On 24 May 2018, the Government announced the commencement of a 12 month Superannuation Guarantee Amnesty (subject to the passage of legislation) that is a once only opportunity for employers to disclose and pay previously undeclared super guarantee (SG) shortfalls without penalty.
The Amnesty is available from 24 May 2018 to 23 May 2019.
Employers who voluntarily disclose previously undeclared SG shortfalls during the Amnesty and before the commencement of an audit of their super guarantee will:
- not be liable for the administration component of $20 per employee per late period
- not be liable for Part 7 penalties that may otherwise apply to late SG payments; and
- be able to claim a tax deduction for catch-up payments made within the 12-month period
If you enter in to a payment plan with the ATO for your SG payments that extends past 23 May 2019, only those payments made between 24 May 2018 and 23 May 2019 will be deductible.
Employers will still be required to pay all employee entitlements. This includes the unpaid SG amounts owed to employees and the nominal interest, as well as any associated general interest charge.
Eligibility for the Amnesty
To be eligible for the Amnesty you must:
- voluntarily disclose amounts of SG shortfall within the 12-month Amnesty period – between 24 May 2018 and 23 May 2019,
- disclose amounts of SG shortfall that have not previously been disclosed, and
- not be subject to an audit of your SG for the relevant periods.
The Amnesty applies to previously undeclared SG shortfalls for any period from 1 July 1992 up to 31 March 2018. It does not apply to shortfalls in SG accumulated after 1 April 2018.
If you have already been assessed for a period, you can amend a previously disclosed SG shortfall, but only newly-disclosed amounts are eligible.
How to access the Amnesty
To take advantage of the Amnesty between 24 May 2018 and 23 May 2019, you need to:
- Calculate your superannuation guarantee shortfall; and
- Contact your accountant at GeersSullivan to calculate the nominal interest and organise the relevant application forms for submission to the ATO.
Your accountant can provide further advice on participating in the Amnesty, based upon your particular circumstances.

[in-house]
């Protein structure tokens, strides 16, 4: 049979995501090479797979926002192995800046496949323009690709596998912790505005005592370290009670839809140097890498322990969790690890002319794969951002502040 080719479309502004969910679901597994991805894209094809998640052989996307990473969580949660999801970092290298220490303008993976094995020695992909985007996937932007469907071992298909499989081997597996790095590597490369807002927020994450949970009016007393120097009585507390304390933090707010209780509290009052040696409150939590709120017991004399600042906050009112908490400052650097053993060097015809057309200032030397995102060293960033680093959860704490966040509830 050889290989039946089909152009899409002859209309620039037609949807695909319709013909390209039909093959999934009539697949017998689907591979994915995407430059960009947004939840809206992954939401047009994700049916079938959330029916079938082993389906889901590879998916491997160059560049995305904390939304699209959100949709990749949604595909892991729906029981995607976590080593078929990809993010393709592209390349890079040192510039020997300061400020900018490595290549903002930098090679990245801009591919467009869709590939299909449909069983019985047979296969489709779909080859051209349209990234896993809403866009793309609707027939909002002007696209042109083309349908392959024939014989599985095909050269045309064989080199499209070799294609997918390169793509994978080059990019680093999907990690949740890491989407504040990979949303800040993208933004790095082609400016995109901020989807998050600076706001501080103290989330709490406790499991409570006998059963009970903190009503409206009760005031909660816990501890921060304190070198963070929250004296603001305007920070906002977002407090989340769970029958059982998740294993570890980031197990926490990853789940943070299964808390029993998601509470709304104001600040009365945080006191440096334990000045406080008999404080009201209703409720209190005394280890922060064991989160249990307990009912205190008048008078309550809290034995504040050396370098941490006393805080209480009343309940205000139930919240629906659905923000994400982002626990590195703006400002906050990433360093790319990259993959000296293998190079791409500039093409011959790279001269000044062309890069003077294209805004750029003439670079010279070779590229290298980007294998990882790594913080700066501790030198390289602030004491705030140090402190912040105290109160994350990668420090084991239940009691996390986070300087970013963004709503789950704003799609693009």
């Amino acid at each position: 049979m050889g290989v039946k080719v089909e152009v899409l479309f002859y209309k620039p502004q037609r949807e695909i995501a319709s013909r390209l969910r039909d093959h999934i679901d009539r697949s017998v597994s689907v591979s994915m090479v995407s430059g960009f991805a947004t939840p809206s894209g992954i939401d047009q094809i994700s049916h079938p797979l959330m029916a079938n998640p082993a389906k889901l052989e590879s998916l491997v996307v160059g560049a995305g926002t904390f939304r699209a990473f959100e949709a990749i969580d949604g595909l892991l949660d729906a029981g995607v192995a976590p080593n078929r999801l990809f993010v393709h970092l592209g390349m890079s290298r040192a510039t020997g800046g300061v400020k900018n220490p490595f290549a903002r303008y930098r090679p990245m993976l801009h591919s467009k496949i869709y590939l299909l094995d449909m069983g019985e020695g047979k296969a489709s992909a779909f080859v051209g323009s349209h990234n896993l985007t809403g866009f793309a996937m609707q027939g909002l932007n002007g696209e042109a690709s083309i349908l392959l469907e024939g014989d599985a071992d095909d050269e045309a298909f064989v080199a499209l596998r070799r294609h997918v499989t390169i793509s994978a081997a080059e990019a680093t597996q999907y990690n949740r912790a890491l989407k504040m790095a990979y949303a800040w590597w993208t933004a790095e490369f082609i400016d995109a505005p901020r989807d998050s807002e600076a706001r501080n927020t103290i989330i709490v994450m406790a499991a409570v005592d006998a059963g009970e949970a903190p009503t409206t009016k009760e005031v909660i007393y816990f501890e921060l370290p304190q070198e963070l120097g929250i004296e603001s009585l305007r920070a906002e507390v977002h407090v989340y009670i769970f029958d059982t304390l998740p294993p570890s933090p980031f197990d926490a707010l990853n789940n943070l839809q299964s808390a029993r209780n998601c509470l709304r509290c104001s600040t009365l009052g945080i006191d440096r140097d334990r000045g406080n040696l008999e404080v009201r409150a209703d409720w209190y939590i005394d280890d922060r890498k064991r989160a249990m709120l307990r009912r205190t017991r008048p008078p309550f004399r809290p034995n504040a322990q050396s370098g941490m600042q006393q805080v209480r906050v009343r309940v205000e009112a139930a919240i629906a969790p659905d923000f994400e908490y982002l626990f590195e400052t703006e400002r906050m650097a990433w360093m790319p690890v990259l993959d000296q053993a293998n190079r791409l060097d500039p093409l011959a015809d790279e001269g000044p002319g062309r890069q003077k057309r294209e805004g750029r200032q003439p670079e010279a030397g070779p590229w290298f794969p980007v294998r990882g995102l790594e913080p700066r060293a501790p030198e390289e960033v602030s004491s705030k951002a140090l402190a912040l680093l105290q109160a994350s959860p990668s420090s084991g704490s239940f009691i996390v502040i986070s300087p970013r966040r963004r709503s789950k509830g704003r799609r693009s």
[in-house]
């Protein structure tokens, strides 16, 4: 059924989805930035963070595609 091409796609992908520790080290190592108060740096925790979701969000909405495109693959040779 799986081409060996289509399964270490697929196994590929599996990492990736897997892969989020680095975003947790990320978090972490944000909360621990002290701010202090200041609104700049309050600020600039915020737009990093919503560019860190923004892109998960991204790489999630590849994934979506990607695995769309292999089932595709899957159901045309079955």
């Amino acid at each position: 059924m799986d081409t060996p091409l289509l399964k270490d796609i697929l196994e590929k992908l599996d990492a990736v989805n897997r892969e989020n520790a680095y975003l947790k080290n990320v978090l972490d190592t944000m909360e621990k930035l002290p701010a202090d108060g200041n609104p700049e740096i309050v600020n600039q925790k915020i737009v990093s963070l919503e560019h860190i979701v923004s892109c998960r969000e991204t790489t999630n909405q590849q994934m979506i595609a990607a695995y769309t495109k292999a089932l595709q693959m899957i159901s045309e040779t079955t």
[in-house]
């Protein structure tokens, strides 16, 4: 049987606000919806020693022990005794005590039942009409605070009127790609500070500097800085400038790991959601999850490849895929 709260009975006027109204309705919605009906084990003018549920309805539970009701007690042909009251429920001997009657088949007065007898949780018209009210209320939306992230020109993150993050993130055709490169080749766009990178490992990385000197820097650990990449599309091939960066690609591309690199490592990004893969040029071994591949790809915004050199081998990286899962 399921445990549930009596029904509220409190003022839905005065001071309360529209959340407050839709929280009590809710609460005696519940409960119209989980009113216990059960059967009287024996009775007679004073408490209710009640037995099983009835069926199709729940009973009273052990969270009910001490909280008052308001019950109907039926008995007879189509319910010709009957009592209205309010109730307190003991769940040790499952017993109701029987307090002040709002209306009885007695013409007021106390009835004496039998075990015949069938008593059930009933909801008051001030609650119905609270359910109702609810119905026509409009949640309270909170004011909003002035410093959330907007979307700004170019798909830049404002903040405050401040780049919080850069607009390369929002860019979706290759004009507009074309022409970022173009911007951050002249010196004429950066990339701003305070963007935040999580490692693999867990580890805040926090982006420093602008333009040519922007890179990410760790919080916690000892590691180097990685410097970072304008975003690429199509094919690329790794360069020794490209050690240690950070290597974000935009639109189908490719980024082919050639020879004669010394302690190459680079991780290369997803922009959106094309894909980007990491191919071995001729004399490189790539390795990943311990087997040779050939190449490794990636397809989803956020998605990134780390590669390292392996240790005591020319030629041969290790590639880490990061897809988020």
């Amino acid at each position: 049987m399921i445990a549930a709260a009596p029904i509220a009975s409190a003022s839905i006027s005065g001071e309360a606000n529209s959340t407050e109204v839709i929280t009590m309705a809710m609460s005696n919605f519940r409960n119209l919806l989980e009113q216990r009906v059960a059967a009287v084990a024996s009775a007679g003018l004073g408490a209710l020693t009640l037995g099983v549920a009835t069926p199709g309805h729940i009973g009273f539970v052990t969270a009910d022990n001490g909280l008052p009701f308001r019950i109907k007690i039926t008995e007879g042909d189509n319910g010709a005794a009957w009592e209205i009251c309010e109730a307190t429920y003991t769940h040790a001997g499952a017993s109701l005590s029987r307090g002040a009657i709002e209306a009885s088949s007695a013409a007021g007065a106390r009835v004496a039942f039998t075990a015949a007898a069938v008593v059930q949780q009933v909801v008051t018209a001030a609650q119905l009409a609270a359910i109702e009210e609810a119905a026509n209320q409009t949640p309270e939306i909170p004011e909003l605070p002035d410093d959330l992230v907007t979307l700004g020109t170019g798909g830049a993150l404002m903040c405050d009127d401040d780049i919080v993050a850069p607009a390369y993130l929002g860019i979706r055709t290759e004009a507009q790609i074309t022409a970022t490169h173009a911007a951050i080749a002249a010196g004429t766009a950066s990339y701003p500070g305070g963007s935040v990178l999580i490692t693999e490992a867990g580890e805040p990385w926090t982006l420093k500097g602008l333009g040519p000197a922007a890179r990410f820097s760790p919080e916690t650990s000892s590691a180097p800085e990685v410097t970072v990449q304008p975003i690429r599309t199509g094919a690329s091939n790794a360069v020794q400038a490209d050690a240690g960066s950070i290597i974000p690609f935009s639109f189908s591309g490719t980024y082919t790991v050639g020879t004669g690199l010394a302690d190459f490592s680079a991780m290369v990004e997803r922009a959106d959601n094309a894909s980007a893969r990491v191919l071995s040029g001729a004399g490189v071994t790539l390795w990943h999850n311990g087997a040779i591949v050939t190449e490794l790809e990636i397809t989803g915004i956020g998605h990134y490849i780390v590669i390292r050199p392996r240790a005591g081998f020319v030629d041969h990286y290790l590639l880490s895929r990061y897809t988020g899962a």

Where you can pay the full SG shortfall amount and the nominal interest you should pay directly to your employees’ super fund. Where you are not able to pay the full SG shortfall amount for a period you should pay to the ATO and contact your accountant about setting up a payment plan.
Impact on employees
When you pay outstanding SG contributions, your employees will receive:
- The SG shortfall amount
- The nominal interest from the start of the relevant period to the date the SG is payable.
- General Interest Charge that accrues on the SG shortfall amount.
Make sure you inform your employees of any SG payments you make to them through the Amnesty as the contributions could result in them exceeding their concessional contributions cap. In this circumstance your employee should contact their accountant to apply to the Commissioner for his discretion to disregard the excess contributions made under the Amnesty.
Contributions made under the Amnesty will not count towards your employees’ income or contributions for Division 293 purposes.
Employers who are not up-to-date with their super guarantee payment obligations who do not come forward during the Amnesty may face higher penalties in the future.
The Part 7 penalty is automatically imposed at 200% of the SGC amount, however this can be partially remitted. The ATO will take into account the employer’s ability to access the Amnesty, generally a minimum penalty of 50% of the SGC will be applied to employers who were eligible for the Amnesty but did not come forward.
Passage of legislation
Legislation to give effect to the Amnesty was introduced into Parliament on 24 May 2018 and is intended to apply retrospectively once enacted.
If the proposed law does not come into effect:
- any contributions and payments made under the Amnesty will not be tax-deductible.
- any self-assessments that anticipated the new law will need to be amended to include the administration component, and you will be required to pay the administration component
- Part 7 penalties will be imposed and may be remitted in accordance with the ATO’s existing remission policies.